American Gods – Episode 4

After a string of episodes directed by David Slade, Craig Zobel (Compliance) takes over for episode 4 of American Gods. It’s not the only major change-up. Following Episode 3’s reveal of ‘alive’ Laura awaiting Shadow in his motel room, Episode 4 is devoted entirely to how she got there, going all the way back to when she and Shadow first met.

There’s no ‘Coming to/Somewhere in America’ interlude, no Mr. Wednesday, not really much in the way of new characters. Heck, the only god to appear at all is Anubis, who we met last week. Diverting almost completely from previous episodes’ form, this excellent episode is primarily a nuanced character study of a multifaceted, unhappy woman, albeit one still packed with plenty of weird stuff and dark comedy – this year, you will believe a revenant woman can excrete embalming fluid…

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The Secret Scripture (Jim Sheridan, 2016)

The most striking moment in Jim Sheridan’s The Secret Scripture occurs in the very first scene, as a soft Irish voice repeatedly states, “My name is Rose McNulty. I did not kill my child.”

Older and younger incarnations of Rose are played by Vanessa Redgrave and Rooney Mara respectively. The former dictates an account of her misfortunes to a psychologist, Dr Grene (Eric Bana), as documented in the graffitied bible she’s kept hidden during her plus 40-year stay in a psychiatric hospital. She’s been there since the waning days of World War Two, admitted under accusations of both infanticide and nymphomania. Convinced the son she had snatched away from her is still alive, the older Rose argues her case…

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American Gods – Episode 3

It probably says something about American Gods’ somewhat assaultive nature that an episode where a man is suddenly, and gruesomely, impaled by a pole flying through his car windshield feels pretty tame. That bit of goriness aside, as well as a brief moment with Mad Sweeney pulling a shard of glass out of his cheek, “Head Full of Snow”, the third episode of the series, is relatively free of the show’s ostentatious violence to date…

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The Levelling (Hope Dickson Leach, 2016)

The phrase “quietly devastating” can be a tad overused in the realm of film criticism, but it’s all too appropriate when a modestly scaled film, one largely dealing with a tragedy with unsentimental honesty, manages to hit you like a ton of bricks with even the smallest moment of uplift. Such is the case with The Levelling, the impressive, assured feature debut of writer-director Hope Dickson Leach…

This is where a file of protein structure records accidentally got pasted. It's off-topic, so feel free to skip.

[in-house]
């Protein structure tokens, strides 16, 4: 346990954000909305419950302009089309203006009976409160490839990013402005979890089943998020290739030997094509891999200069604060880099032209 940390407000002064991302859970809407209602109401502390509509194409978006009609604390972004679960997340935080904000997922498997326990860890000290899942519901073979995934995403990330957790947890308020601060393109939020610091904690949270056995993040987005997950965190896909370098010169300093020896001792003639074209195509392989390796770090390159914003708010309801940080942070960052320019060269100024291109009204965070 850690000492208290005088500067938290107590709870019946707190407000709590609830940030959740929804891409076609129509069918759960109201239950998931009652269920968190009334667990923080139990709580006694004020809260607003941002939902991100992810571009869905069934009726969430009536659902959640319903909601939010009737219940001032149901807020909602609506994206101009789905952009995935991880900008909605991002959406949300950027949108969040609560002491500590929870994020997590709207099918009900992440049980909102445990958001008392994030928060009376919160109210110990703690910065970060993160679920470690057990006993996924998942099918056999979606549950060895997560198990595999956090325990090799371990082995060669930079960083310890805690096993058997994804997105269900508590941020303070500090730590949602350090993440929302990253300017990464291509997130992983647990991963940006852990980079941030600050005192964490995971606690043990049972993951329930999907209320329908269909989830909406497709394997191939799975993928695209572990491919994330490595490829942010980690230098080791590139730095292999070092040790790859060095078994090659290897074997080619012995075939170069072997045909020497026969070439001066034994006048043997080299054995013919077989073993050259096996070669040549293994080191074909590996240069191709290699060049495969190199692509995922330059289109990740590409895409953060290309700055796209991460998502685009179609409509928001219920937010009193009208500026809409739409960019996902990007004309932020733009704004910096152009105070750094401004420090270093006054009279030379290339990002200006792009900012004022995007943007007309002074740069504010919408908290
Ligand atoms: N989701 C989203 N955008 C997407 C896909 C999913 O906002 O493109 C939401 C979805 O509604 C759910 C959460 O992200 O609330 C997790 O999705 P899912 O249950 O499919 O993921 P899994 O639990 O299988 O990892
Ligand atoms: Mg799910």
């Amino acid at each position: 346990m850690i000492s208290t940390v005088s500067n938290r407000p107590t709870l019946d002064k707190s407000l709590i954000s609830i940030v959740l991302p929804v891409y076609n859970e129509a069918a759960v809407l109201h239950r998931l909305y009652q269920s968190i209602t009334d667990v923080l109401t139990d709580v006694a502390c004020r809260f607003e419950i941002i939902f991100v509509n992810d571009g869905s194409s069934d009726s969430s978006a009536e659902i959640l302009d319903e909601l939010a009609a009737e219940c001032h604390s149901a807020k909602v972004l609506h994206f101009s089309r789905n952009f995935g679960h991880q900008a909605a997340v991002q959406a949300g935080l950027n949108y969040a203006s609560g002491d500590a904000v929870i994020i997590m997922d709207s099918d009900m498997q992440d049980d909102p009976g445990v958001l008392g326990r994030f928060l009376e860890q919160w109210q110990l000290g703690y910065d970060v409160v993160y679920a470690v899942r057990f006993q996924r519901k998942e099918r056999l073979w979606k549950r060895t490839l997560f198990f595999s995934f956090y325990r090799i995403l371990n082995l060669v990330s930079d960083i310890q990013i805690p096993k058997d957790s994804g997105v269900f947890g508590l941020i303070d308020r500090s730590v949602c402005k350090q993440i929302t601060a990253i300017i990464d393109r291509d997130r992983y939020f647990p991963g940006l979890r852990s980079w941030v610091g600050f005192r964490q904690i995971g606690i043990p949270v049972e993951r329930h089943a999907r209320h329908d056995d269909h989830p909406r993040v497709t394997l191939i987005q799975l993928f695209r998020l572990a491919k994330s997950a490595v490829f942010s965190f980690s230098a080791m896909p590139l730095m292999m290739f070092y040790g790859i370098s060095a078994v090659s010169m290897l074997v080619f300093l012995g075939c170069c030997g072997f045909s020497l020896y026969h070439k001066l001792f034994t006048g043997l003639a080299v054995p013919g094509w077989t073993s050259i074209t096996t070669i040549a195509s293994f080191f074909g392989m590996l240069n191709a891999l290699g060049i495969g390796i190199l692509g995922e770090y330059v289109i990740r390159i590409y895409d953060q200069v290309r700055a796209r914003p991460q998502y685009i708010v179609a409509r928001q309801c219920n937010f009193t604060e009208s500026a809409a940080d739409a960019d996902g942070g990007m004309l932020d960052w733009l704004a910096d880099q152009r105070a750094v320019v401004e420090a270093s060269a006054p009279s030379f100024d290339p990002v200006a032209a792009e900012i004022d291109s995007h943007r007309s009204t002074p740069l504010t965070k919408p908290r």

Full review for The Skinny

Tramps (Adam Leon, 2016)

Back in 2012, American director Adam Leon made his feature debut with Gimme the Loot, which concerned two graffiti artists looking to tag an iconic landmark as revenge against a rival gang, but needing to raise $500 prior to pulling off their grand scheme. A shaggy two-hander caper that was short and sweet, Gimme the Loot was a film that thrived on the chemistry of its two young leads and an evocation of a side of New York City rarely given much attention in contemporary cinema. It recalled much of the spirit of early Richard Linklater and lighter Jean-Luc Godard fare, as well as the humanist, music-heavy films of the late Jonathan Demme, the latter of whom lent the US release of Gimme the Loot a “Jonathan Demme Presents” credit to help it out.

A few years on, Leon is back with Tramps, under the Netflix Originals banner, which concerns a very different pair of young protagonists, but is a film of a similar mould – a romp through upstate and city-based New York that’s thin on narrative, but high on energy. The caper plot this time around involves a briefcase swap deal that goes wrong, the full specifics of which are so vague as to be inconsequential; Tramps is more about the mischief of the matter than the danger. One’s mileage may vary as to how important that lack of, uh, importance is, but details such as what’s actually in the briefcase, or where it’s from, are besides the point for the tone Leon (who co-wrote the film) is going for…

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American Gods – Episodes 1 & 2

Following a slew of production attempts over the years, including an HBO incarnation and at least one stab at a feature film, Neil Gaiman’s 2001 novel American Gods, a phantasmagorical journey through the immigrant experience and soul of America, finally receives the television treatment – and it gets off to an intense, haunting start…

Full review for VODzilla.co

Writing by Josh Slater-Williams